Catching Up With Electric Guest At North Coast Music Festival
Electric Guest, an upbeat duo from Los Angeles has been touring the country and bringing their dance-able sound following the release of their latest album. We caught up with Asa Taccone and Matthew Compton at North Coast Music Festival last month after their afternoon set.
Sensible Reason: How was your set?
Electric Guest: It was hella good. It was great because of the park itself, it’s so pretty with the cicadas and stuff, it’s a nice vibe.
SR: This is the third stop on your tour, correct?
EG: The third show, yeah. We’ve had some long drives in between them, though.
SR: You’ve been driving everywhere?
EG: It took like 20 hours to get here, we’re coming from Boulder.
SR: Where did you two meet?
We lived in a communal, artsy band house, hella kids from different bands living in. Kind of a revolving door of people. I moved in first and he would come over and play tracks on other people’s projects and I heard him and asked if he could play on a couple of my projects and… the rest is history.
SR: How would you describe the creative process between the two of you?
EG: We bounce back and forth ideas and add some stuff.
SR: Is it challenging to do two people or are two heads better than one?
EG: I think it’s a lot easier with two people.
As I get older I think it’s better to collaborate with people. I think more ideas can only garner better ideas.
It might be challenging to do a full band. Five people would be much harder.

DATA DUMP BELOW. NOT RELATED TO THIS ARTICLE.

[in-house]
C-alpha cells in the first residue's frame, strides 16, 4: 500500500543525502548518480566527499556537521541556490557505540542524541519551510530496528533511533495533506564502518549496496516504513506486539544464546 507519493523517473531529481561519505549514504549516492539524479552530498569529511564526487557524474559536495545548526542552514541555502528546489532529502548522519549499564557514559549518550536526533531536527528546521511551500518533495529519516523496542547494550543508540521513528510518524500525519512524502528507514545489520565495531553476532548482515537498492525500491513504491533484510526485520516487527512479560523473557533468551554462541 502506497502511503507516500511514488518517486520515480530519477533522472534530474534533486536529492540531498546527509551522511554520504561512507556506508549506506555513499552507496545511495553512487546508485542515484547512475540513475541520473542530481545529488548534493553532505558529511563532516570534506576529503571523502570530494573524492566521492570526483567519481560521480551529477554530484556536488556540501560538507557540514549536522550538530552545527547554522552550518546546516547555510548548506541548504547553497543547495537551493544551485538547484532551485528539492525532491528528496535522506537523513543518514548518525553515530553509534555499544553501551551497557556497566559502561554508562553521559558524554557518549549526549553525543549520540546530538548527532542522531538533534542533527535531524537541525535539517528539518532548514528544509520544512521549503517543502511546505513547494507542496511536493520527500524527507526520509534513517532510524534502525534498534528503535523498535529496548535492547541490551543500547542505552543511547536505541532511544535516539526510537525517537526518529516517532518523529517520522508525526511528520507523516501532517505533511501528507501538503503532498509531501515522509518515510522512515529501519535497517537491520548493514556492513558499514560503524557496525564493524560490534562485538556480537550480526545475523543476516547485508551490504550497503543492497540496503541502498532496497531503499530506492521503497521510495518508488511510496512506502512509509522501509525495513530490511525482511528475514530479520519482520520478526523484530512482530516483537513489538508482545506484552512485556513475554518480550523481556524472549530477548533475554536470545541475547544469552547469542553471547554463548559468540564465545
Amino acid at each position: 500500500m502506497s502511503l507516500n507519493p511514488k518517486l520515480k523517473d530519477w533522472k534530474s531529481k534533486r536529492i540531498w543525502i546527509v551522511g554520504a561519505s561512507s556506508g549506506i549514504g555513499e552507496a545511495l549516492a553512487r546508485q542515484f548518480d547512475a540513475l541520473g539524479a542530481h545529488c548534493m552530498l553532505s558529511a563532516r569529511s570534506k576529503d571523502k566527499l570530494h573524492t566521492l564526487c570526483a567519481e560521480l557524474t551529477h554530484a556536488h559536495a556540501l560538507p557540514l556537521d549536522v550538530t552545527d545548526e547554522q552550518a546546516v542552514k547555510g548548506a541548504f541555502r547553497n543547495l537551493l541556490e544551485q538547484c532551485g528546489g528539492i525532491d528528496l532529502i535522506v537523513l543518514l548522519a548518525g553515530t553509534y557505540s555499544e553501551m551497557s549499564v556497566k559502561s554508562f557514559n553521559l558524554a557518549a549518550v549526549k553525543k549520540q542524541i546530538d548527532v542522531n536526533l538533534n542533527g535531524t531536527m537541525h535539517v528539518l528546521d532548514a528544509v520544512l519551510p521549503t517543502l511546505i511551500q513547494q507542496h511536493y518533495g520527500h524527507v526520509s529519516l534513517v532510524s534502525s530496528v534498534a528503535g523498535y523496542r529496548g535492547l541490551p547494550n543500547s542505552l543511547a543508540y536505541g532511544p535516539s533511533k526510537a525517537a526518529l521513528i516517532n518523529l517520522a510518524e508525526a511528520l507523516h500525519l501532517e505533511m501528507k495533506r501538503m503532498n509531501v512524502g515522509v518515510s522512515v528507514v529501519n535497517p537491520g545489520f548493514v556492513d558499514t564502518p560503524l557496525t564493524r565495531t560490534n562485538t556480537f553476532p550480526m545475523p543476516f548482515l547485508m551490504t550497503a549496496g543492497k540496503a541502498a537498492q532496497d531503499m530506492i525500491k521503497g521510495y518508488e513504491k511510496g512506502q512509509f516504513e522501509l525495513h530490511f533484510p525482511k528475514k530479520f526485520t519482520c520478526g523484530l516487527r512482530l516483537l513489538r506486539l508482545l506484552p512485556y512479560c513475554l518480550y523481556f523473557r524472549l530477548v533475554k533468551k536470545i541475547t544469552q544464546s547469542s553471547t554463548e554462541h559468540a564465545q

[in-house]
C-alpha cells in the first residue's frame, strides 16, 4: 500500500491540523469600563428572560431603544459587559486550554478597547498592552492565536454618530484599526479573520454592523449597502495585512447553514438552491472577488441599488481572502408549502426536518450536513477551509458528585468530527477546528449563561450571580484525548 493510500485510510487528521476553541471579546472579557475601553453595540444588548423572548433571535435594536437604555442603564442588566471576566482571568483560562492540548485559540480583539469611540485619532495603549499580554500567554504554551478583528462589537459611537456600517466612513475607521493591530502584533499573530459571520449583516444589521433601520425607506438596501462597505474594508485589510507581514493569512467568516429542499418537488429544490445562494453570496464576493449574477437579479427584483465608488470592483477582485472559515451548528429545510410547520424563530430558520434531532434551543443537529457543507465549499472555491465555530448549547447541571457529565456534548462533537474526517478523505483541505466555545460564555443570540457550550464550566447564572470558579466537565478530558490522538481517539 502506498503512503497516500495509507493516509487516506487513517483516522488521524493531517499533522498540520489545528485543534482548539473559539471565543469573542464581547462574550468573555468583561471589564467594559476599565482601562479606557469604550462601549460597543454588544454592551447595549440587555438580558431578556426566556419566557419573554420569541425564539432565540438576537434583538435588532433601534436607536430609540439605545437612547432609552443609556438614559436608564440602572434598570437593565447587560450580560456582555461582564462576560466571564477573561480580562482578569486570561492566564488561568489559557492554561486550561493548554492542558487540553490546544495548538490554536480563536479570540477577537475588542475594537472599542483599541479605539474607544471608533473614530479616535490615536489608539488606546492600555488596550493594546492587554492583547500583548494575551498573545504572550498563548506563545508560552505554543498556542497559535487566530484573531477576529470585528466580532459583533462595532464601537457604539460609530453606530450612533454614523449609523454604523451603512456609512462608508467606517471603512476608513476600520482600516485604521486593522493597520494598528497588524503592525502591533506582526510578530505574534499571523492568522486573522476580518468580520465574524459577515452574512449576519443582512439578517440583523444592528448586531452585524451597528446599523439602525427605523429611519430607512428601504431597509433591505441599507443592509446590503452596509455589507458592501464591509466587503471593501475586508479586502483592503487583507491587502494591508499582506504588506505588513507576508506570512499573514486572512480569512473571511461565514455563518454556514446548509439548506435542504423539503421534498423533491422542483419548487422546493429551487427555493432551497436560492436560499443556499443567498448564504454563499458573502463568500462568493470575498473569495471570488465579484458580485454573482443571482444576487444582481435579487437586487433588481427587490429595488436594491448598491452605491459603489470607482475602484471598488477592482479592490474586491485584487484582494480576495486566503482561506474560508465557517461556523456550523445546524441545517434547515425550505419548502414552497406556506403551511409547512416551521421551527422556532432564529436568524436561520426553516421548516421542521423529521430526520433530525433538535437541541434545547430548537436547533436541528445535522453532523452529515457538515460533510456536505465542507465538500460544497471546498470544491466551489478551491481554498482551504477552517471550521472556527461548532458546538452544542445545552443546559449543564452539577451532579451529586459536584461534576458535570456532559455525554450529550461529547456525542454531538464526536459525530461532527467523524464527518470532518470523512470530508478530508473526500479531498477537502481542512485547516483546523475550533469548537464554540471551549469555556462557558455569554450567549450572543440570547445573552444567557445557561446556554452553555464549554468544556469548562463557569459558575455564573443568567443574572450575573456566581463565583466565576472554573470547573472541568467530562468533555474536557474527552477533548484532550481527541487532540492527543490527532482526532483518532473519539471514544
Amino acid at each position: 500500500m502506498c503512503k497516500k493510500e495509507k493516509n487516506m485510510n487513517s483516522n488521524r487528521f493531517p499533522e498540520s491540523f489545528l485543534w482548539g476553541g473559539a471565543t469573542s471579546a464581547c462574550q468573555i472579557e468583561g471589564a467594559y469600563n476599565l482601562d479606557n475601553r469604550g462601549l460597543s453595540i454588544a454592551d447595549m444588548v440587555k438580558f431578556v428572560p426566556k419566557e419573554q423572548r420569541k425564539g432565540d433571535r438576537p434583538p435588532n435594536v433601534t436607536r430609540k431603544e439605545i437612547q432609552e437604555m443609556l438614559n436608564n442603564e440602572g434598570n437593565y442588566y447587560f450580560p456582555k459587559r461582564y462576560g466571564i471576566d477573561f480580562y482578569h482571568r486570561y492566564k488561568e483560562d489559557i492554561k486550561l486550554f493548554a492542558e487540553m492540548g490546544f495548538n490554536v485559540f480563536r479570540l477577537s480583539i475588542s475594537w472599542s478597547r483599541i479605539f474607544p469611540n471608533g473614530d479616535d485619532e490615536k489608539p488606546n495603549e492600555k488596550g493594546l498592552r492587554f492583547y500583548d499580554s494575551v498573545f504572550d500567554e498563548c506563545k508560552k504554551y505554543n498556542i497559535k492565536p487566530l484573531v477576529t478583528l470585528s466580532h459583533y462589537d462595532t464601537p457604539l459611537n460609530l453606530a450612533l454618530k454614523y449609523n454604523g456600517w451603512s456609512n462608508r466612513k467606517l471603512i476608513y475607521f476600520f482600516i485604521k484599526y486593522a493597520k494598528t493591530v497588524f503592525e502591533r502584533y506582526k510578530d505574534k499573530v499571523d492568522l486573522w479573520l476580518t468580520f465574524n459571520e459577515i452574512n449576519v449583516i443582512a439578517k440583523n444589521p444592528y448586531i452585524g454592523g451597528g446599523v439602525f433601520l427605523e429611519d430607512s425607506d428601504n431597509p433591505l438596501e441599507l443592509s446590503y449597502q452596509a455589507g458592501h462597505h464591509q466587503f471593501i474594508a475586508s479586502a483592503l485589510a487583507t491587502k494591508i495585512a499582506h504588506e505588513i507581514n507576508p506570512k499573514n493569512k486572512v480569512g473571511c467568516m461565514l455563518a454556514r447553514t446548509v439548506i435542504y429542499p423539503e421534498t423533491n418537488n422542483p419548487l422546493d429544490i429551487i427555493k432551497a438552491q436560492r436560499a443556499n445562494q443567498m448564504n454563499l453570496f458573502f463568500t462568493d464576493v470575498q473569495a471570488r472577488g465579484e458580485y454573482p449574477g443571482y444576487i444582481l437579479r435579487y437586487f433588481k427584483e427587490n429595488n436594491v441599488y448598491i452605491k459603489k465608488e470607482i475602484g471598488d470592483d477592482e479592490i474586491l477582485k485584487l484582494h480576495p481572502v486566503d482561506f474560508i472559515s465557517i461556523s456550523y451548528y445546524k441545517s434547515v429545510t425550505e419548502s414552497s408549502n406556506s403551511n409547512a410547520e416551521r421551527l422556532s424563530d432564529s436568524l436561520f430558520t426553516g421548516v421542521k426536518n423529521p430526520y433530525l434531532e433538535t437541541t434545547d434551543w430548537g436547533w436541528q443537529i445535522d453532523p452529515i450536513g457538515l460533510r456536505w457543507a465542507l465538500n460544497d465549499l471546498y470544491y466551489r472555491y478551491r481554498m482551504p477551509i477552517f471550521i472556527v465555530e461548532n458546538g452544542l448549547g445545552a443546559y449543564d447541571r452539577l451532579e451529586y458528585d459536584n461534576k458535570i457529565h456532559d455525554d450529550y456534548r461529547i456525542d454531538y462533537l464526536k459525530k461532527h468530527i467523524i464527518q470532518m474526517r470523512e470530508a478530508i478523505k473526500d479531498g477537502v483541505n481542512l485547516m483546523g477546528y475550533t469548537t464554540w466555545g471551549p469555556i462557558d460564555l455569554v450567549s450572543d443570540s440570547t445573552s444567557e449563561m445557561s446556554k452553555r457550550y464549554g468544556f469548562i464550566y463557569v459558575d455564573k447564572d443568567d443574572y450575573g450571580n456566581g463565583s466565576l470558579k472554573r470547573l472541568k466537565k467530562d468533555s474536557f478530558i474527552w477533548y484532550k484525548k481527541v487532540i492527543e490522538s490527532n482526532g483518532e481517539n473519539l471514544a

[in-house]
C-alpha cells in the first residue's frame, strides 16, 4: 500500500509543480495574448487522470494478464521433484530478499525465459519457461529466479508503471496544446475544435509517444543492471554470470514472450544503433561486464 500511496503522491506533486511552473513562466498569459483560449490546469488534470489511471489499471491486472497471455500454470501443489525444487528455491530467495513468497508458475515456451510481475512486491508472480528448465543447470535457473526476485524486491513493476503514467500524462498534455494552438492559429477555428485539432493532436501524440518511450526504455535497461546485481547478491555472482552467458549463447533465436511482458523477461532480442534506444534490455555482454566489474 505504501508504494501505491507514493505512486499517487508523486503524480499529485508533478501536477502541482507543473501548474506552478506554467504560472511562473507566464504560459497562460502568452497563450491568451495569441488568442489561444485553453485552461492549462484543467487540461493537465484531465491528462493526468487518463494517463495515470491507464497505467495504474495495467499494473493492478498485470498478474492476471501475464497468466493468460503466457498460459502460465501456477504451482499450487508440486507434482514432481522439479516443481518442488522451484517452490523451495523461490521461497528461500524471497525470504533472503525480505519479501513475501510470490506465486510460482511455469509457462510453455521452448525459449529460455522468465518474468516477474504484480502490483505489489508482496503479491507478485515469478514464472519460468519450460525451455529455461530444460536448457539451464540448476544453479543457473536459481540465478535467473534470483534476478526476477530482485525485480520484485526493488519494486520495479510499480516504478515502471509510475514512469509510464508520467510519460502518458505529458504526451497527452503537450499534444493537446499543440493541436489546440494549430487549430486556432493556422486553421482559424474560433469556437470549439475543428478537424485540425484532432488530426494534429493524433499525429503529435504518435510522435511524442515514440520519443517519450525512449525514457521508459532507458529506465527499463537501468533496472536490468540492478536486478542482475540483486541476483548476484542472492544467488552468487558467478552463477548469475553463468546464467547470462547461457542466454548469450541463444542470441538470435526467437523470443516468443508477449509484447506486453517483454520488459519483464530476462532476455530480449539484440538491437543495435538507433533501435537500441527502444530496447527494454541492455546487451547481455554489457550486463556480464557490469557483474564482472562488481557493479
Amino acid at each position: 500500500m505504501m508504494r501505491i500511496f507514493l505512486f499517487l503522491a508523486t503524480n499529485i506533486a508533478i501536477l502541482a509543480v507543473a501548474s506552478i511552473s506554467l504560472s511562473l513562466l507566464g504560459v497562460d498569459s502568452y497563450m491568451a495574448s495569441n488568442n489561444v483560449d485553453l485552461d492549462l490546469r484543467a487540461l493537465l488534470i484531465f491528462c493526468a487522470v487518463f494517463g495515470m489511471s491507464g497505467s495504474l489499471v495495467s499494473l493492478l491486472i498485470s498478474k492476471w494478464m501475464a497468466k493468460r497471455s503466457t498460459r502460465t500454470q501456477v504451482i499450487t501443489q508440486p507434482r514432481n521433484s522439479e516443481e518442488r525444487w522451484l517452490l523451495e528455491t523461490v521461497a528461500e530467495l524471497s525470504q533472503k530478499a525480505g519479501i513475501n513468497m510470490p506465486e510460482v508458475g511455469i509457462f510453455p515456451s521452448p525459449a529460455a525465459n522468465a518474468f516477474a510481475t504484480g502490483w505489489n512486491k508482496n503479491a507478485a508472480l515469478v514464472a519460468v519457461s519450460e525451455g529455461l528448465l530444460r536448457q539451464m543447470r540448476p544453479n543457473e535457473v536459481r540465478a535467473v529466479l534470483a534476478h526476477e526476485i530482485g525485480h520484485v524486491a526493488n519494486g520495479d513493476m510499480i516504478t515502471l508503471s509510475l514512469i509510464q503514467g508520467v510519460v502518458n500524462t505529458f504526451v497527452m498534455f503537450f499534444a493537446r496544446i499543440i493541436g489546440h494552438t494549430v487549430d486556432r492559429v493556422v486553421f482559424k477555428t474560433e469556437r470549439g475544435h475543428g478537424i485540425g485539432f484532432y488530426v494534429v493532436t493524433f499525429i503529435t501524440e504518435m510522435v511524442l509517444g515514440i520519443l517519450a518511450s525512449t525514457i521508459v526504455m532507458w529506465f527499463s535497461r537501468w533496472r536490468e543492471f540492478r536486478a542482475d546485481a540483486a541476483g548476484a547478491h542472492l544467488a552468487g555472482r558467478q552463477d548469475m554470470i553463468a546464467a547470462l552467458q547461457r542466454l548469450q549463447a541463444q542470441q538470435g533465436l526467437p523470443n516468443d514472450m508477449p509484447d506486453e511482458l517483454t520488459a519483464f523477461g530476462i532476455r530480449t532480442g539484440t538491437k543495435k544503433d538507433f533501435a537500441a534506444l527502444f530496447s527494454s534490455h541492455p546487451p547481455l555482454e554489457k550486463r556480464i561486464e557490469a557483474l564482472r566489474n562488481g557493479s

SR: That’s what you do on stage, you play with a full band. So, how does working in the studio compare with your stage sets where you have people jumping in on what you’re doing?
EG: It’s cool. I think we realize that some of these songs have changed quite a bit from where they were back in the studio to now. People will sometimes put their own flare on something and we’ll be like No, don’t do that, or Yeah, that’s awesome and it becomes something different over time.
SR: What song do you think has changed the most over time?
EG: I want “This Head I Hold” to change more, actually. I still feel like that song sucks.
Our set’s a lot different than the recording.
A lot different. Way faster.
“My Omen,” is a song off of our new album that we’ve sort of extended and added a bit of a psychedelic flair to.
SR: Was that you guys or the people performing it that changed the song?
EG: I think it was a little bit of both. The dude who plays with us, Reese, is extremely capable.